US and British regulators have fined six major global banks nearly $6bn for rigging the world's currency market.
Wednesday's decision is the first time in decades that major players in the financial industry have admitted to criminal wrongdoing and were punished on such a large scale.
The landmark settlement included guilty pleas from Barclays Bank, JPMorgan Chase, Citicorp and the Royal Bank of Scotland for conspiring to manipulate the massive currency market, as well as a guilty plea from Switzerland's UBS, for rigging benchmark interest rates.
These five banks agreed to a record $2.5bn in criminal penalties, the largest set of antitrust fines ever obtained by the US Department of Justice.
All five, plus the Bank of America, will also pay more than $1.8bn in fines to the US Federal Reserve over "unsafe and unsound practices" in forex markets.
The massive settlement addresses what regulators described as a brazen scheme by financial heavyweights to orchestrate trades in the $5.3tn-per-day global foreign exchange market in ways that cheated
clients and bolstered their own profits.
'Brazenly illegal behaviour'
Traders from the banks, communicating in a chat room referred to as The Cartel, agreed to withhold bids or offers for euros or dollars at distinct times to protect each other's trading positions, the Justice Department said.
The bank's chat room nickname "aptly describes the brazenly illegal behaviour they were engaged in on a near-daily basis", Loretta Lynch, the US attorney general, said.
"They acted as partners - rather than competitors - in an effort to push the exchange rate in directions favourable to their banks but detrimental to many others.
"And their actions inflated the banks' profits while harming countless consumers, investors and institutions around the globe."
Wednesday's settlement follows earlier agreements between large banks and global regulators in a massive global probe into rigging foreign exchange trading that has ensnared most large banks and resulted in numerous firings and suspensions of individual traders.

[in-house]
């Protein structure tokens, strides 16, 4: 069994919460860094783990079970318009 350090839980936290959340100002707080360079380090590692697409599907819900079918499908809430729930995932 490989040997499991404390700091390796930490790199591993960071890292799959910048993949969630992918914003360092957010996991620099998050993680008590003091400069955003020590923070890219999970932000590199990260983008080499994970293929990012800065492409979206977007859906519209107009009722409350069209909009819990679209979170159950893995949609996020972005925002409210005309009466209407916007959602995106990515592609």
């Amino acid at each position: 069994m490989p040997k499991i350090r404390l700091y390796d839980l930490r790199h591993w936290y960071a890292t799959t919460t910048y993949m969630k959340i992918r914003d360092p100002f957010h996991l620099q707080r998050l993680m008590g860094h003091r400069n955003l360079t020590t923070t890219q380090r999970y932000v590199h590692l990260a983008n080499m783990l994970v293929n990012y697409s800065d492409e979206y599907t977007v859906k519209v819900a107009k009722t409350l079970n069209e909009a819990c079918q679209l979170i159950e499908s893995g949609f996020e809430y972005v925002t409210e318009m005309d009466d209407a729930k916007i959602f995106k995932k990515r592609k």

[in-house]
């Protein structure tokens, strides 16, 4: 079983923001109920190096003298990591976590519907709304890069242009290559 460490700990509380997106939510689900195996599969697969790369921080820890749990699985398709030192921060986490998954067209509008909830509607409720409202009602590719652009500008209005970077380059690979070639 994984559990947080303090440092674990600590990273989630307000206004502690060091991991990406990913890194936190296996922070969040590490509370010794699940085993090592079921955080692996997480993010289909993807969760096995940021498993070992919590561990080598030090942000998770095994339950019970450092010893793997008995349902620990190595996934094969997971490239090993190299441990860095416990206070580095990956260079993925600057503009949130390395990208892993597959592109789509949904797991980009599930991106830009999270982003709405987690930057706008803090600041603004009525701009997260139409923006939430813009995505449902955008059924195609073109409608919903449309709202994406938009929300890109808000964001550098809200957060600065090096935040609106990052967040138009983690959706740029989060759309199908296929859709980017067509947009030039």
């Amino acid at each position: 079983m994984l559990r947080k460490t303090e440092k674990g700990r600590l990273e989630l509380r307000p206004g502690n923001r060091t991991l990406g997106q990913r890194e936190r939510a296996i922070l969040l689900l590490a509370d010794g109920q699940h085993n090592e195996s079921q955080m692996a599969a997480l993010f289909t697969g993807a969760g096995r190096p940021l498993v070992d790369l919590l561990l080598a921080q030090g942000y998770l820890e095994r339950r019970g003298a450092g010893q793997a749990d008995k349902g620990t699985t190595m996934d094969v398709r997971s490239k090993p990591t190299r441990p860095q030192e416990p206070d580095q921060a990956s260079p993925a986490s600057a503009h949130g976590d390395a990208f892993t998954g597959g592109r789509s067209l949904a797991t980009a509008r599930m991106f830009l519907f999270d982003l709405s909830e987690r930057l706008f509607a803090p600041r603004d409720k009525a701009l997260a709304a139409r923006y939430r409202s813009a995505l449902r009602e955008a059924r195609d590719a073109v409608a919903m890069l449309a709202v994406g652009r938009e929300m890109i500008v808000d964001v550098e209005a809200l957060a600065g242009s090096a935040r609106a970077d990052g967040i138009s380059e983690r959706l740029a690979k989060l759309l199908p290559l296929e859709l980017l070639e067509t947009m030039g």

Banks have now agreed to nearly $9bn in fines for manipulating forex rates.
The size of penalties on individual banks ranged from the hundreds of millions of dollars to $2.4bn for British bank Barclays, depending on a bank's involvement in the scheme and whether it had joined an earlier settlement with some regulators late last year.
The Barclays sum was high because it had not participated in the earlier deal.
"Put simply, Barclays employees helped rig the foreign exchange market," said Benjamin Lawsky, the head of the Department of Financial Services for New York State.
"They engaged in a brazen 'heads I win, tails you lose' scheme to rip off their clients."
In Wednesday's deals, in addition to forex-manipulation charges, both Barclays and UBS were fined for violating a 2012 settlement for conspiring to rig Libor, the global commercial interest rate benchmark used to peg millions of rate-sensitive contracts and loans around the world.
UBS said that it will plead guilty to fraud in the US over the Libor interest rate-rigging scandal and pay $203 million in fresh fines.
The justice department granted the Swiss bank conditional immunity in its foreign exchange probe for cooperating with the investigation.
However, the justice department demanded the guilty plea on Libor after concluding UBS's role in foreign exchange breached its 2012 non-prosecution agreement on Libor.